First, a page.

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Works Thomas Girtin

A Farmyard with Pigs Drinking at a Pond

1795 - 1796

Primary Image: TG0923: Thomas Girtin (1775–1802), A Farmyard with Pigs Drinking at a Pond, 1795–96, graphite and watercolour on wove paper, 19.7 × 24 cm, 7 ¾ × 9 ½ in. The Huntington Library, Art Museum, and Botanical Gardens, Gilbert Davis Collection (59.55.598).

Photo courtesy of The Huntington Library, Art Museum, and Botanical Gardens, Gilbert Davis Collection (All Rights Reserved)

Thomas Girtin (1775-1802)
  • A Farmyard with Pigs Drinking at a Pond
1795 - 1796
Medium and Support
Graphite and watercolour on wove paper
19.7 × 24 cm, 7 ¾ × 9 ½ in

‘Nacton Oct. 1800’ on the back, not in Thomas Girtin’s hand

Object Type
Colour Sketch: Studio Work; Copy from an Unknown Source
Subject Terms
Picturesque Vernacular; Unidentified Landscape

Catalogue Number
Girtin & Loshak Number
176 as '"Nacton"'; 'c. 1796'
Description Source(s)
Viewed in 2001


P & D Colnaghi & Co., 1948; Gilbert Davis (1899–1983); bought from him by the Gallery, 1959

Exhibition History

Huntington, 1993, no catalogue


The Huntington Online as 'Nacton' (Accessed 14/09/2022)

About this Work

This partially coloured pencil sketch of a farmyard is inscribed by an unknown person ‘Nacton Oct. 1800’, and not surprisingly this has led to a number of misconceptions about it. For, as Thomas Girtin (1874–1960) and David Loshak pointed out, 1800 ‘cannot be considered as that of the execution of the drawing, which is of a much earlier date’ (Girtin and Loshak, 1954, p.158). From this it follows that Girtin could not have produced the work on the spot, as some commentators have argued; indeed, it is highly unlikely that he ever visited Suffolk. Additionally, aside from the inscription, there is no evidence that the farmyard was actually at Nacton, near Ipswich, and there is certainly no way that the location might be identified from the humble farm buildings shown in the image.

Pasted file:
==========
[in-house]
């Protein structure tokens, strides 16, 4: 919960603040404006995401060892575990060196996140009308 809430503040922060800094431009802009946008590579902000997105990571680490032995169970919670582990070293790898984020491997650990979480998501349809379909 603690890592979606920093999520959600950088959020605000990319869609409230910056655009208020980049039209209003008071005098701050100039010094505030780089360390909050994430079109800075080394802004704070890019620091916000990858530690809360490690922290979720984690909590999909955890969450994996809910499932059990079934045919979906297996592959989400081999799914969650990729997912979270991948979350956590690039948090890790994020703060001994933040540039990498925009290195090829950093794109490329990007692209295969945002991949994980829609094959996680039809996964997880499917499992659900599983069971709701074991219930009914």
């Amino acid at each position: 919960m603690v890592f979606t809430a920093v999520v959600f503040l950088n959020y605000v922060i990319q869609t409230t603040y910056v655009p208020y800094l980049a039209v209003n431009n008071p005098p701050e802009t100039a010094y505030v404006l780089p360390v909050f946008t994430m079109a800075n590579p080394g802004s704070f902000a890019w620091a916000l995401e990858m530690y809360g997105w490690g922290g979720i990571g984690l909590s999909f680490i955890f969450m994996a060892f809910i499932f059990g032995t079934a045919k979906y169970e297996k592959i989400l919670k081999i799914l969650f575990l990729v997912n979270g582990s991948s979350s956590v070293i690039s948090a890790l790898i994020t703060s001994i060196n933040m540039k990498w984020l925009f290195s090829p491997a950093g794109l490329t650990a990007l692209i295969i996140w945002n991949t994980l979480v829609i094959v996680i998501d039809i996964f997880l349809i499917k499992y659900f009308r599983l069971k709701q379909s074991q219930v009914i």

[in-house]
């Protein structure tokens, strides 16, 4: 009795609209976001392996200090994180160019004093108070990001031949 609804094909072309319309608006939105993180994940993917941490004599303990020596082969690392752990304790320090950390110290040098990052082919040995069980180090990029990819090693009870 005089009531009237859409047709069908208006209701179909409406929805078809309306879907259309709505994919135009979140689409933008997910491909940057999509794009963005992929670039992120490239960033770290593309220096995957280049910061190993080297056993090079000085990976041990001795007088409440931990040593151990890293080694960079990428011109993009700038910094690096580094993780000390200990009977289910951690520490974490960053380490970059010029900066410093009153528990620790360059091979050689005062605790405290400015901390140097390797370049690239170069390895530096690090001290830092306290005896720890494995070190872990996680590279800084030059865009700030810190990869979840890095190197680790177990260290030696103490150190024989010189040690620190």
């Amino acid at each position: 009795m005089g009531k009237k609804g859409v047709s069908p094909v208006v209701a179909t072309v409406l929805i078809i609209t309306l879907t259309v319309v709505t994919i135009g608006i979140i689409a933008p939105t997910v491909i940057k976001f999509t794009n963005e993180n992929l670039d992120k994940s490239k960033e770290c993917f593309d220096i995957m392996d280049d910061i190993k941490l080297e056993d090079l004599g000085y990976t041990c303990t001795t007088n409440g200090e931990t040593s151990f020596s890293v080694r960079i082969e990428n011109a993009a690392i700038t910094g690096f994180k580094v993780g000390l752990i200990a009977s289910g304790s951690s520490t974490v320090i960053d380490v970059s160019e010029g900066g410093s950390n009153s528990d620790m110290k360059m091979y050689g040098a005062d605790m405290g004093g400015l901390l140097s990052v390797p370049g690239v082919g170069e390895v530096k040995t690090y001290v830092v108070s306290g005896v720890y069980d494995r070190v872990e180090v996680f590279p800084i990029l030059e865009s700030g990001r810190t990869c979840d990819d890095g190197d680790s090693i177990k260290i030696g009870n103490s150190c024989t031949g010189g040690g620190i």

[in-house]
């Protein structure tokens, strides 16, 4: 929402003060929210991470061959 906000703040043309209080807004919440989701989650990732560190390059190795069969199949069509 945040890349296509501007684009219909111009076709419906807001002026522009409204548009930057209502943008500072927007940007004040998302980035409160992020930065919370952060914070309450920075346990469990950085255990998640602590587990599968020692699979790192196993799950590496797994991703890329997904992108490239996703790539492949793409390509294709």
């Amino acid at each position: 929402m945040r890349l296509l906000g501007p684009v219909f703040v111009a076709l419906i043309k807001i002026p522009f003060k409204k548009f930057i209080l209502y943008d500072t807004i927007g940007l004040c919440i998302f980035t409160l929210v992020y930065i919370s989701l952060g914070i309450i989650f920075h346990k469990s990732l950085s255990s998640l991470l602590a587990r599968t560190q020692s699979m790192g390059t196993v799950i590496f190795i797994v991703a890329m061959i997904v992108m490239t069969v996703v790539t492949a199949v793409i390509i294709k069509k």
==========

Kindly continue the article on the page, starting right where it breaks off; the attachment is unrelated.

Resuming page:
However, there is one scenario that could possibly explain the discrepancy between the inscription and the drawing itself. Thomas Hearne (1744–1817) did visit Nacton and at least one pencil drawing of a local subject by him is known (sold at Christie’s, 1 March 2011, lot 360), and it is not inconceivable, therefore, that Girtin’s drawing was copied from one of his sketches and that the inscription was added later to record the subject. This would presumably have taken place at the home of Girtin’s patron Dr Thomas Monro (1759–1833), who had an extensive collection of Hearne’s works, including seven ‘Landscapes in pencil, highly finished’ (Christie’s, 27 June 1833, lot 43) and a variety of sketches of ‘farm buildings’. Monro’s posthumous sale also included nine ‘Views, after Hearne’ by Girtin (Exhibitions: Christie’s, 1 July 1833, lots 109 and 113) as well as various items showing ‘farm buildings’. The evidence is not overwhelming, but, as was the case with another drawing probably from the Monro collection, A Village in a Wood (TG0236), Hearne’s influence on Girtin’s rural imagery seems to have been sparked by copies made for his patron around 1795–96.

One word of caution is necessary: whilst the pencil work is clearly by Girtin, the quality of the washes of grey, green and red is less than compelling. Is it possible that they were added at a later date by another, less competent hand?

1794 - 1795

A Village in a Wood


by Greg Smith

Place depicted

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